You have heard in the gospel this day the account there given by the Evangelist of these wise men, or Magi, as they are commonly called, coming from their own country, a long and weary journey to Jerusalem, to worship Christ soon after His birth. You have heard how they were led all the way by a star to the stable where He was laid at Bethlehem ; how they offered Him presents and rejoiced at the sight of Him. Now, I say, that the words of the psalm from which my text is taken are a prophecy of this coming of the Gentiles to Christ. I think no one can doubt this who compares them with certain passages in Isaiah that are acknowledged by all to refer to Christ. Isaiah has indeed

almost borrowed the very expressions of this psalm. The Psalmist says, “ They that dwell in the wilderness shall kneel before Him, His enemies shall lick the dust”—and the prophet,

They shall bow down to Thee with their face to the earth, and lick up the dust of Thy feet.” In the psalm it is said, “The mountains also

, shall bring peace, and the little hills righteousness unto the people :” and the prophecy is, “I will also make thy officers peace, and thine exactors righteousness.” David exclaims, “The kings of Tharsis and of the isles shall give presents: the kings of Arabia and Saba shall bring gifts :” and Isaiah repeats it; “All they from Sheba shall come; they shall bring gold and incense. Surely the isles shall wait for Me, and the ships of Tarshish first, to bring thy sons from far, their silver and their gold with them, unto the name of the Lord thy God.”

Thus the whole psalm may be said to relate to the event I have spoken of, and the particular passage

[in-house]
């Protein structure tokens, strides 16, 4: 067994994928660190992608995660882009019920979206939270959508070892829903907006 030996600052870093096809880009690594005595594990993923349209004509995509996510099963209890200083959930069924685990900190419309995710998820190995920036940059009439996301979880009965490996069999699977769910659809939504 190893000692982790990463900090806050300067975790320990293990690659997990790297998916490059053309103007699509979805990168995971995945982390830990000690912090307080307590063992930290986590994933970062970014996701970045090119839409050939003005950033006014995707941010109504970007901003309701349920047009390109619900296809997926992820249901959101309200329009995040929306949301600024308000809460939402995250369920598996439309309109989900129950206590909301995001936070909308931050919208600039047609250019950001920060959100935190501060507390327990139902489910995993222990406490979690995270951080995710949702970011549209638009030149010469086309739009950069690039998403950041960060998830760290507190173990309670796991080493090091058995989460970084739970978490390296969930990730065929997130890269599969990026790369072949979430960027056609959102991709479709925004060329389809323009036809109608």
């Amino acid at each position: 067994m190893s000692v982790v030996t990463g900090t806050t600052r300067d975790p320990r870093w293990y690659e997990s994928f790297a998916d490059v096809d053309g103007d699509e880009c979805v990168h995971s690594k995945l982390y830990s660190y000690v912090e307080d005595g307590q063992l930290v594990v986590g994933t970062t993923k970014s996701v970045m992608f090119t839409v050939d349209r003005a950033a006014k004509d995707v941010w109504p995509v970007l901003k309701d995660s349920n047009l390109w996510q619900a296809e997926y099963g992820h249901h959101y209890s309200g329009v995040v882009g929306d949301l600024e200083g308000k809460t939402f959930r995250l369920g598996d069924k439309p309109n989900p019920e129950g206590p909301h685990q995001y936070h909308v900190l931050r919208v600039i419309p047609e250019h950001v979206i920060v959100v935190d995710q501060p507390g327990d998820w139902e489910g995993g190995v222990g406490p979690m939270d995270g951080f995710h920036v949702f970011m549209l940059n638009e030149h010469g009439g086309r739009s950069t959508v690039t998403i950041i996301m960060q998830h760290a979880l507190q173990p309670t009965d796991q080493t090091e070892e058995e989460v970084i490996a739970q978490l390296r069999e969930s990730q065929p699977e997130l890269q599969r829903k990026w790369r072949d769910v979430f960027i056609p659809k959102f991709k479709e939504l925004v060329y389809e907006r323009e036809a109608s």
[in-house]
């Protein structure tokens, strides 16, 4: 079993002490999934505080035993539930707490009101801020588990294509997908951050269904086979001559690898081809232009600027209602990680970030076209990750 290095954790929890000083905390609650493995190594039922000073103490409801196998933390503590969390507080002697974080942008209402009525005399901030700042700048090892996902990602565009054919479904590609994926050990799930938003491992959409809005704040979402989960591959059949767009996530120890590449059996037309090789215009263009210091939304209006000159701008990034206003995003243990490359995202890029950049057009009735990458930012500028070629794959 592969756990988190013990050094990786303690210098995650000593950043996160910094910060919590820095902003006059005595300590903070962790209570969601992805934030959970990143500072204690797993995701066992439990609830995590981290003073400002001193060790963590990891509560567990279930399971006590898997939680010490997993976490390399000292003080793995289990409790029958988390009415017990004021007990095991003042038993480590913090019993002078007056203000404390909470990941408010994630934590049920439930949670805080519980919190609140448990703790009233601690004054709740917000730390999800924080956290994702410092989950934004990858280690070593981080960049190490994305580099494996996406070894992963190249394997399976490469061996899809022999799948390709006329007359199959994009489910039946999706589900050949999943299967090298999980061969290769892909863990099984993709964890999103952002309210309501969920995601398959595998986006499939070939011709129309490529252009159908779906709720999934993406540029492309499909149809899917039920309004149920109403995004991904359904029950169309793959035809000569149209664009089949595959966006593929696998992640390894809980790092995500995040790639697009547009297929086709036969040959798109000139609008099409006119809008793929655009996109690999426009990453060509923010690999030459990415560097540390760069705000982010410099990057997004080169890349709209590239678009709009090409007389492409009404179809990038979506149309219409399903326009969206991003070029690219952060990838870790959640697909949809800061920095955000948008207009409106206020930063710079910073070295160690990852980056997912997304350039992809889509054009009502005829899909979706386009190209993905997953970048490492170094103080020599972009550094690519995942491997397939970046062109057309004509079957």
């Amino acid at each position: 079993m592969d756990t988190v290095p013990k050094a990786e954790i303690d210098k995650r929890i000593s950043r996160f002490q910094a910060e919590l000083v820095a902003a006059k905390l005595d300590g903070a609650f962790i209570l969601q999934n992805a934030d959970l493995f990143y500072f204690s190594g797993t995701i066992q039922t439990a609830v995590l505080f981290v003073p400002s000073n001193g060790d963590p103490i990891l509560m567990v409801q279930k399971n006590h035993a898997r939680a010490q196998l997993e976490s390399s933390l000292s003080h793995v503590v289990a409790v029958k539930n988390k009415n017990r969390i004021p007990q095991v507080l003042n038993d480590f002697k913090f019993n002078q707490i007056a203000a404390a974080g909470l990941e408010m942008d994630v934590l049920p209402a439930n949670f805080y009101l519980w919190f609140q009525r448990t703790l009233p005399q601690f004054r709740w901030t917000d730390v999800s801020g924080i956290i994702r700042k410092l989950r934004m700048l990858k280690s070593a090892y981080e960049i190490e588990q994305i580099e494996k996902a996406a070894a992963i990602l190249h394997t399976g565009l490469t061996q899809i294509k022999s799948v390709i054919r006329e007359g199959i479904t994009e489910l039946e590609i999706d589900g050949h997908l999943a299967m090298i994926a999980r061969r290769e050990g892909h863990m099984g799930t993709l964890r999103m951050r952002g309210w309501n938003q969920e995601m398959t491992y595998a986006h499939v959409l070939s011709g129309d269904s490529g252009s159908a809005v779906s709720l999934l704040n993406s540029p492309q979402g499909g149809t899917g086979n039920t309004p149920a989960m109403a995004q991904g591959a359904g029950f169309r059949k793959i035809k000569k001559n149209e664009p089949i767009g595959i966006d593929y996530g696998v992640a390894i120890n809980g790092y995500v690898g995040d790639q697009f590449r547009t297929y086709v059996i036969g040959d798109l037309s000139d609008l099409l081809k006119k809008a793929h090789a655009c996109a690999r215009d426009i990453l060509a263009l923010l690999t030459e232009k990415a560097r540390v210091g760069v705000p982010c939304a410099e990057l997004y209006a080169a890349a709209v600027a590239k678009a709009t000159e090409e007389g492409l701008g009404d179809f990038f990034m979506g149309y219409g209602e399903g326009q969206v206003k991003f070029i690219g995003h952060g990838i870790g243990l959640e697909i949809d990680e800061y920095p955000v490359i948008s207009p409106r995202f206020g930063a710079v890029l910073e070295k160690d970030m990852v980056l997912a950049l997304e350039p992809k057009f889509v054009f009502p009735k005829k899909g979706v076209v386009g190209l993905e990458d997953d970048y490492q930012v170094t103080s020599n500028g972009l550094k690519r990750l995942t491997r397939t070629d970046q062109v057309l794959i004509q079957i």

in the text seems to shew how we are interested in that event. The wise men from the east are, as we learn from it, only the first of a long line included in the prophecy : all kings shall

: fall down before Him : all nations shall do Him service.”

Ever since they came to worship

Christ, the text has been receiving its fulfilment from all those who have followed their example : our sovereigns are in the number of them who should fall down before Him: we ourselves are amongst those who must do Him service. The psalm is as it were a glass wherein the figures of those that we read of in to-day's gospel, are changed into the multitudes of gentiles who have since been made like to them in their worship of the Messiah, and so it leads us on from their time and place, and persons, to the present, and to ourselves. It is not now the wise men from the east guided by a star to Bethlehem, and offering gold, and frankincense, and myrrh, to the infant Jesus in His mother's arms : but it is the unlearned and poor, as well as the rich and wise, from the east and from the west, from the north and from the south, led, not by the star in the heavens, but by the light of God's revealed truth discerned by faith, not to Bethlehem in the land of Judah, but to Christ in His Church, His city upon earth ; not as the infant son of David in seeming weakness, but to the exalted and glorified Saviour manifested to be the Son of God; who has fulfilled what He then promised, knowing no more any distinction of Jew and Gentile, but admitting all alike to worship Him, whether shepherds or kings, from